I guess I ponder on all this because the notion of having a job title or clear job description matters to a lot of people; me included. I feel I have to justify things to myself in my silly befuddled head. In terms of the ‘Unmumsy Mum’ character it’s clear how someone could push against type because being a stay at home mum surely has a well worked blue print, therefore one can rebel against it. I’m not sure what my stay at home dad blue print is though. Perhaps it’s this: A man who wears the same cargo shorts everyday, covered in milk, scrambled egg and some unidentifiable muck Moo wiped on me from the park (and yes, it does look like I have had a little poo on myself), being constantly bossed around by a 17 month old tyrant who makes a white-van driver stuck in traffic look calm and measured.
Sometimes you see the dads that ‘try too hard’ to be the ‘Dad’. (It’s going to be so difficult not to come across as condescending right now but I’ll do my best). You know, the ones that play with super enthusiasm. That go to the playground and talk on a level with their kids and say, “HEY, I KNOW A COOL GAME YEAH LET’S PLAY WOOOO HOOOO WEEEEEEEEEEE YEAHHHHHH”. The ones that jump in the puddles way before the child has even intimated that they have harboured any notion of doing it themselves. Well, now hear this: Far from being patronising and criticising anyone by writing that, I’m happy to announce that that very description fitted me like the proverbial ‘raisin up a toddler’s nose’ the other day…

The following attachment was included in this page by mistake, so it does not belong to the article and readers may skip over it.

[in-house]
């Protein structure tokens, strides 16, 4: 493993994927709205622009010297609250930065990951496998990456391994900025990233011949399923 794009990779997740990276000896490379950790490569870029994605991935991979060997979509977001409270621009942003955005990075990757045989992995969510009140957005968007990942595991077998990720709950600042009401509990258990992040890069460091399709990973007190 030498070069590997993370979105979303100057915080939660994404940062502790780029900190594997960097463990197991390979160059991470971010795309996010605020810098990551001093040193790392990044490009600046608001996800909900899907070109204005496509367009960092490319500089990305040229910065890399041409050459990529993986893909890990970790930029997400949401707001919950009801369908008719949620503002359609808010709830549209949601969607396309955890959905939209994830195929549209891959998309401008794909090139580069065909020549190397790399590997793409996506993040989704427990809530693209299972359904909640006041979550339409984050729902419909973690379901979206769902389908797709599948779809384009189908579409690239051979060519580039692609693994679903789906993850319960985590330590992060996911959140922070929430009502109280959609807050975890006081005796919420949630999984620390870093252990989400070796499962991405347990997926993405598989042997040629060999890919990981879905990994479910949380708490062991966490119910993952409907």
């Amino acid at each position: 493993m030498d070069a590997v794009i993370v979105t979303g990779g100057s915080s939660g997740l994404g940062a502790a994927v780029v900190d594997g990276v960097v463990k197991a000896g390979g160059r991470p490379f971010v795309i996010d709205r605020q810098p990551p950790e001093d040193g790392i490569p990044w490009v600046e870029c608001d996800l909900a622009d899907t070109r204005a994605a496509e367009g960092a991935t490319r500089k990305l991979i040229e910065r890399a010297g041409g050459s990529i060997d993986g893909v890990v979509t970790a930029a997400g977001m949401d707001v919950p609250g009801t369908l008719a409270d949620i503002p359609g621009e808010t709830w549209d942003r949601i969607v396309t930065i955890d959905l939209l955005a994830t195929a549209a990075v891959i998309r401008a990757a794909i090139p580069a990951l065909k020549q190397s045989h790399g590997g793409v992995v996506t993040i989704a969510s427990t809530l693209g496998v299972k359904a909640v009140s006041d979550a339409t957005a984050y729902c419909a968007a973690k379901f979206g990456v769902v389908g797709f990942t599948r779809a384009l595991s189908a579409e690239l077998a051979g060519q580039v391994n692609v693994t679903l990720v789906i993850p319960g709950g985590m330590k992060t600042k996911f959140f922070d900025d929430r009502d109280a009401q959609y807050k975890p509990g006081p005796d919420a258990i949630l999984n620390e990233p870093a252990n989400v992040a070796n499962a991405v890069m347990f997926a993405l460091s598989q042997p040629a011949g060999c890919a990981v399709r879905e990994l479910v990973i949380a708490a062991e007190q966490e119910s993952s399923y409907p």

My friend has a 5 year old daughter whom I adore. She’s crazy funny, boisterous, bright and beautiful. A couple of days ago in the sand pit at my local park, I picked Moo up and swung her around as I normally do. My friend’s daughter saw this and wanted a go. Cue me spending 15 minutes throwing, swinging and whooping and screaming like an over grown 5 year old; like I really had something to prove. Was I seriously trying to impress her and win her friendship? Damn I’m childish. All through this time Moo was stood staring at me with an expression that can only be described as ‘You sad, pitiful little man’. Anyway, the result of all this exuberant throwing and rambunctious swinging was that I managed to completely poleaxe a small 6 year old boy, like an 82kg bowling ball on a collision course with a tiny twig. Cue death stare from said boy’s mum. What a clumsy, clumsy fucker. At this point Moo skulked off, embarrassed and disappointed, to go and cuddle my friend’s mum. Quite right.
I guess then that the ‘Undadsy Dad’ is everything all at once. I can be the show off trying to impress mine (and other people’s) children. I can be the clown. I can be the cook, the cleaner and the protector. And I can be the serious one who picks my daughter up and soothes her grazed knee with kisses, cuddles and a little ointment. Perhaps it’s much easier for me to push against type than a mum actually! There’s nowhere near as much pressure on me to be some kind of a universally recognised stay at home dad cliché because there isn’t one yet. In fact, maybe we’re all of us actually undadsy dads and unmumsy mums in our own unique ways, and that’s what makes us special to our diminutive, messy haired shadows.